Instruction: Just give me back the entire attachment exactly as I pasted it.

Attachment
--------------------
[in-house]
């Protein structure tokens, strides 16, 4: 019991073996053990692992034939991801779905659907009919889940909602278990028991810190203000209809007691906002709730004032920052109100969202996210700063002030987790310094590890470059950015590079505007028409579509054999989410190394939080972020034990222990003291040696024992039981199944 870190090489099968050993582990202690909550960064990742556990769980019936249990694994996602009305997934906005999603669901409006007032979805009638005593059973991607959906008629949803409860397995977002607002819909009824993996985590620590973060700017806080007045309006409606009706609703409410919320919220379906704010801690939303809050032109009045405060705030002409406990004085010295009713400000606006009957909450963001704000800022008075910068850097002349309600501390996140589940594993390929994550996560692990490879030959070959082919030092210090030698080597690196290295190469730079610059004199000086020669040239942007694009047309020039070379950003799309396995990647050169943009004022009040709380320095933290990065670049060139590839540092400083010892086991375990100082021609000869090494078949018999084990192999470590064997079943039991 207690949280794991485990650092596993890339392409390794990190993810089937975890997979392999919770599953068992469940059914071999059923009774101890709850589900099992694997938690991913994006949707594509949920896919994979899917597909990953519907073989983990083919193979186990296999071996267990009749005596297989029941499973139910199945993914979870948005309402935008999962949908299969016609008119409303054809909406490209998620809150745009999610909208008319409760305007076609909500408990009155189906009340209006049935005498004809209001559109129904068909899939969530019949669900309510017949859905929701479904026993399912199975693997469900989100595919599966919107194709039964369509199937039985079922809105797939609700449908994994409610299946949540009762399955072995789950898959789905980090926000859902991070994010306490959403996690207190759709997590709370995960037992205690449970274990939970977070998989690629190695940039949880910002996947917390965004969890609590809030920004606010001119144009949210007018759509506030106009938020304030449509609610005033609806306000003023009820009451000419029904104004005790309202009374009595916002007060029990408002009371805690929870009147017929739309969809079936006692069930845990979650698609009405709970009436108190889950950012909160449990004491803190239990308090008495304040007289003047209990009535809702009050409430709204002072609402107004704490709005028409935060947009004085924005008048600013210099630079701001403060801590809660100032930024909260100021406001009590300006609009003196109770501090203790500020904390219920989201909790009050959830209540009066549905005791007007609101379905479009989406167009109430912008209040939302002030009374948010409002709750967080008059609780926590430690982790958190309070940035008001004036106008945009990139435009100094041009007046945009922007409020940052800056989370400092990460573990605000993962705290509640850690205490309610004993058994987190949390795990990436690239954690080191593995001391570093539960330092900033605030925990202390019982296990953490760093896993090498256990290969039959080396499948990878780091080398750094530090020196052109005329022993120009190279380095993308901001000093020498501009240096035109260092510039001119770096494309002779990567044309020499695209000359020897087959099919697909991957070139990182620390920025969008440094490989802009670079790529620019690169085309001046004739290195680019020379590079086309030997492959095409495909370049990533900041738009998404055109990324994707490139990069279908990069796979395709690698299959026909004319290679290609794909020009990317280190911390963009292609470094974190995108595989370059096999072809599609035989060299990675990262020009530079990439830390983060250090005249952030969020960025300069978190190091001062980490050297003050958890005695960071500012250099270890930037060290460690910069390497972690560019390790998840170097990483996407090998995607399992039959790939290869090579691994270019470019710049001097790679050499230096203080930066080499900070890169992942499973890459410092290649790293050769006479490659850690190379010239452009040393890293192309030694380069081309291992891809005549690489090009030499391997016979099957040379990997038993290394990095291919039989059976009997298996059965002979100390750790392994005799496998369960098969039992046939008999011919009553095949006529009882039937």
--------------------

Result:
[in-house]
């Protein structure tokens, strides 16, 4: 019991073996053990692992034939991801779905659907009919889940909602278990028991810190203000209809007691906002709730004032920052109100969202996210700063002030987790310094590890470059950015590079505007028409579509054999989410190394939080972020034990222990003291040696024992039981199944 870190090489099968050993582990202690909550960064990742556990769980019936249990694994996602009305997934906005999603669901409006007032979805009638005593059973991607959906008629949803409860397995977002607002819909009824993996985590620590973060700017806080007045309006409606009706609703409410919320919220379906704010801690939303809050032109009045405060705030002409406990004085010295009713400000606006009957909450963001704000800022008075910068850097002349309600501390996140589940594993390929994550996560692990490879030959070959082919030092210090030698080597690196290295190469730079610059004199000086020669040239942007694009047309020039070379950003799309396995990647050169943009004022009040709380320095933290990065670049060139590839540092400083010892086991375990100082021609000869090494078949018999084990192999470590064997079943039991 207690949280794991485990650092596993890339392409390794990190993810089937975890997979392999919770599953068992469940059914071999059923009774101890709850589900099992694997938690991913994006949707594509949920896919994979899917597909990953519907073989983990083919193979186990296999071996267990009749005596297989029941499973139910199945993914979870948005309402935008999962949908299969016609008119409303054809909406490209998620809150745009999610909208008319409760305007076609909500408990009155189906009340209006049935005498004809209001559109129904068909899939969530019949669900309510017949859905929701479904026993399912199975693997469900989100595919599966919107194709039964369509199937039985079922809105797939609700449908994994409610299946949540009762399955072995789950898959789905980090926000859902991070994010306490959403996690207190759709997590709370995960037992205690449970274990939970977070998989690629190695940039949880910002996947917390965004969890609590809030920004606010001119144009949210007018759509506030106009938020304030449509609610005033609806306000003023009820009451000419029904104004005790309202009374009595916002007060029990408002009371805690929870009147017929739309969809079936006692069930845990979650698609009405709970009436108190889950950012909160449990004491803190239990308090008495304040007289003047209990009535809702009050409430709204002072609402107004704490709005028409935060947009004085924005008048600013210099630079701001403060801590809660100032930024909260100021406001009590300006609009003196109770501090203790500020904390219920989201909790009050959830209540009066549905005791007007609101379905479009989406167009109430912008209040939302002030009374948010409002709750967080008059609780926590430690982790958190309070940035008001004036106008945009990139435009100094041009007046945009922007409020940052800056989370400092990460573990605000993962705290509640850690205490309610004993058994987190949390795990990436690239954690080191593995001391570093539960330092900033605030925990202390019982296990953490760093896993090498256990290969039959080396499948990878780091080398750094530090020196052109005329022993120009190279380095993308901001000093020498501009240096035109260092510039001119770096494309002779990567044309020499695209000359020897087959099919697909991957070139990182620390920025969008440094490989802009670079790529620019690169085309001046004739290195680019020379590079086309030997492959095409495909370049990533900041738009998404055109990324994707490139990069279908990069796979395709690698299959026909004319290679290609794909020009990317280190911390963009292609470094974190995108595989370059096999072809599609035989060299990675990262020009530079990439830390983060250090005249952030969020960025300069978190190091001062980490050297003050958890005695960071500012250099270890930037060290460690910069390497972690560019390790998840170097990483996407090998995607399992039959790939290869090579691994270019470019710049001097790679050499230096203080930066080499900070890169992942499973890459410092290649790293050769006479490659850690190379010239452009040393890293192309030694380069081309291992891809005549690489090009030499391997016979099957040379990997038993290394990095291919039989059976009997298996059965002979100390750790392994005799496998369960098969039992046939008999011919009553095949006529009882039937």